7. 7. BPI: pathology <ul><li>May be upper or lower plexus or both </li></ul><ul><li>Roots, trunks, divisions , cords and peripheral nerves can all suffer: </li></ul><ul><ul><li>Neurotmesis: complete rupture </li></ul></ul><ul><ul><li>Axonotmesis: disruption of axons while neural sheath remains intact </li></ul></ul><ul><ul><li>Neurapraxia: temporary nerve conduction block with intact axons </li></ul></ul>
  8. 8. BPI: pathology <ul><li>Partial or complete rupture may evolve into a neuroma, mass of fibrous tissue </li></ul><ul><li>Hemorrhage into subarachnoid space </li></ul><ul><li>May have combination of types of lesions </li></ul><ul><li>Transient or permanent </li></ul>
  9. 9. BPI Neuronal Recovery <ul><li>Axon regeneration 1 mm per day </li></ul><ul><ul><li>4-6 months for upper arm </li></ul></ul><ul><ul><li>7-9 months for lower arm </li></ul></ul><ul><li>Recovery is varied according to damage </li></ul><ul><ul><li>2 years upper arm </li></ul></ul><ul><ul><li>4 years lower arm </li></ul></ul>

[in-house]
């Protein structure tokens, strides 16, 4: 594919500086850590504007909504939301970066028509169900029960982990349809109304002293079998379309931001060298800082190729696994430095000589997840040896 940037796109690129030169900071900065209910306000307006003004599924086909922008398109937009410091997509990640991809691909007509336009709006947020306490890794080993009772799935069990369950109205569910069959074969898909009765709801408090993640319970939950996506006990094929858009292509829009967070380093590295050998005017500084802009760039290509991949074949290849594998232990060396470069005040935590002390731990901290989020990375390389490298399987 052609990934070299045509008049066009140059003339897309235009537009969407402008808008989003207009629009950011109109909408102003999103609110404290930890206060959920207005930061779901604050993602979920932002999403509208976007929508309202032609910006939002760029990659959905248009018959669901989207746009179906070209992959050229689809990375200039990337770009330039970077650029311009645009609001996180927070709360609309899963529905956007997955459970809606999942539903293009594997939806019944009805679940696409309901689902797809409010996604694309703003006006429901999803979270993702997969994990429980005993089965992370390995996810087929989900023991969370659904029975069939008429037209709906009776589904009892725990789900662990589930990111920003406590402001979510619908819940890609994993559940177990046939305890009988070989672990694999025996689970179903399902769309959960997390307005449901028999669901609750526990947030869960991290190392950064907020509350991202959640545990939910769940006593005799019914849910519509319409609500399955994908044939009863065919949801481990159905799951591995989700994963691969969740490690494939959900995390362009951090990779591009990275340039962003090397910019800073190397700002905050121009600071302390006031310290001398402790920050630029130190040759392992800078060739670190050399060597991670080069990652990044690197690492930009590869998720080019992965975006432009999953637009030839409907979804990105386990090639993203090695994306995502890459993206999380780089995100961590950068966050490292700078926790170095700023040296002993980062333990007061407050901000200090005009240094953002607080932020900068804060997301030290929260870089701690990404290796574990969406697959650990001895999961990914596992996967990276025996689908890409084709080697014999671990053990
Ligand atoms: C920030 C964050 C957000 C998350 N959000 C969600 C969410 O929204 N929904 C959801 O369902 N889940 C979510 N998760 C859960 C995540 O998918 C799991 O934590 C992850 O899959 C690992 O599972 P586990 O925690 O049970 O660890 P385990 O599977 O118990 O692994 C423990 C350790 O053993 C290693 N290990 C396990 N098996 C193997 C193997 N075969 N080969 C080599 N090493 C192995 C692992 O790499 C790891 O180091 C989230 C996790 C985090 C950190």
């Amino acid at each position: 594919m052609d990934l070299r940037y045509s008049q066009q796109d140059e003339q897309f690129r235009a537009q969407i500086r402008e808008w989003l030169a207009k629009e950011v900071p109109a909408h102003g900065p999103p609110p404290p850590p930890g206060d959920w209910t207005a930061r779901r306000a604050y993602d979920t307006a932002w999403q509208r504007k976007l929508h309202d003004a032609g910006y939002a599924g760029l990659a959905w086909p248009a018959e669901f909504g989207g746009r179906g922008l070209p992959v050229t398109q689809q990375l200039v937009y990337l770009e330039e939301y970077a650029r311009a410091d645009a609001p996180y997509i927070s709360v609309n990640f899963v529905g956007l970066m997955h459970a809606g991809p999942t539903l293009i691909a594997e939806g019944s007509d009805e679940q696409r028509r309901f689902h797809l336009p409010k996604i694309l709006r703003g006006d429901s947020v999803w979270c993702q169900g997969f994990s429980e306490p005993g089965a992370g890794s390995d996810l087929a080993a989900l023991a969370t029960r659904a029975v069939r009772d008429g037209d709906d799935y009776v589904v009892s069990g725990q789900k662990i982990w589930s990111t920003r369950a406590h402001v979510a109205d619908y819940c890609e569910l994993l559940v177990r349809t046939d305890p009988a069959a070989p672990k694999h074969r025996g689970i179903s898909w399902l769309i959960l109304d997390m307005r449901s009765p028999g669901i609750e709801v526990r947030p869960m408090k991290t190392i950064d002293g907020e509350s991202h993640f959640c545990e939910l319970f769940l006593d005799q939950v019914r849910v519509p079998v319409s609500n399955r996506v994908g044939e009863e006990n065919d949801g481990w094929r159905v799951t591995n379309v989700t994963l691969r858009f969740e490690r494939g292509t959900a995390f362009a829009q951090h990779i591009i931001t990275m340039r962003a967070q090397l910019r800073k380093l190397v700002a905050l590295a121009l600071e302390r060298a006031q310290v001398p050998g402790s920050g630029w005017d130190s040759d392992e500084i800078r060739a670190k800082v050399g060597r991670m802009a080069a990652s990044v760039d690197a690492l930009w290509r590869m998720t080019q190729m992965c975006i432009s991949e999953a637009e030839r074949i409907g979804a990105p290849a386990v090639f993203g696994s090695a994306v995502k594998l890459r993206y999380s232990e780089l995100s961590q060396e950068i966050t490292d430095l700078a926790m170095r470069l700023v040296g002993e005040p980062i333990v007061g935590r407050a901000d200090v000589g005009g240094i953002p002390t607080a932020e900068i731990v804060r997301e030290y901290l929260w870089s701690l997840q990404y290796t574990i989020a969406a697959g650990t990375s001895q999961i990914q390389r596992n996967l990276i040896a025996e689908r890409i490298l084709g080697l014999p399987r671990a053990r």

10. 10. Classification <ul><li>Mild: stretching of the nerve fibers </li></ul><ul><li>Moderate: stretching and tearing </li></ul><ul><li>Severe: complete rupture with avulsion of roots from spinal cord </li></ul><ul><li>Diaphragmatic and serratus anterior paralysis suggests avulsion </li></ul>
  11. 11. Classification: <ul><li>Erb’s Palsy, or upper </li></ul><ul><ul><li>Involvement of the upper brachial plexus and 5th and 6th C-nerve roots (20% more common than lower) </li></ul></ul><ul><li>Klumpke’s Palsy or lower </li></ul><ul><ul><li>Involvement of the lower brachial plexus and 7 th and 8 th nerve roots </li></ul></ul><ul><ul><li>Caused by traction on abducted arm </li></ul></ul>
  12. 13. Erb’s Palsy <ul><li>Caused by the forceful separation of head/shoulder </li></ul><ul><ul><li>biceps, deltoid, brachialis, brachioradialis, supinator, supra and infraspinatus, subscapularis, teres minor, serratus anterior and rhomboids, long extensors of wrist, fingers and thumb may be involved </li></ul></ul>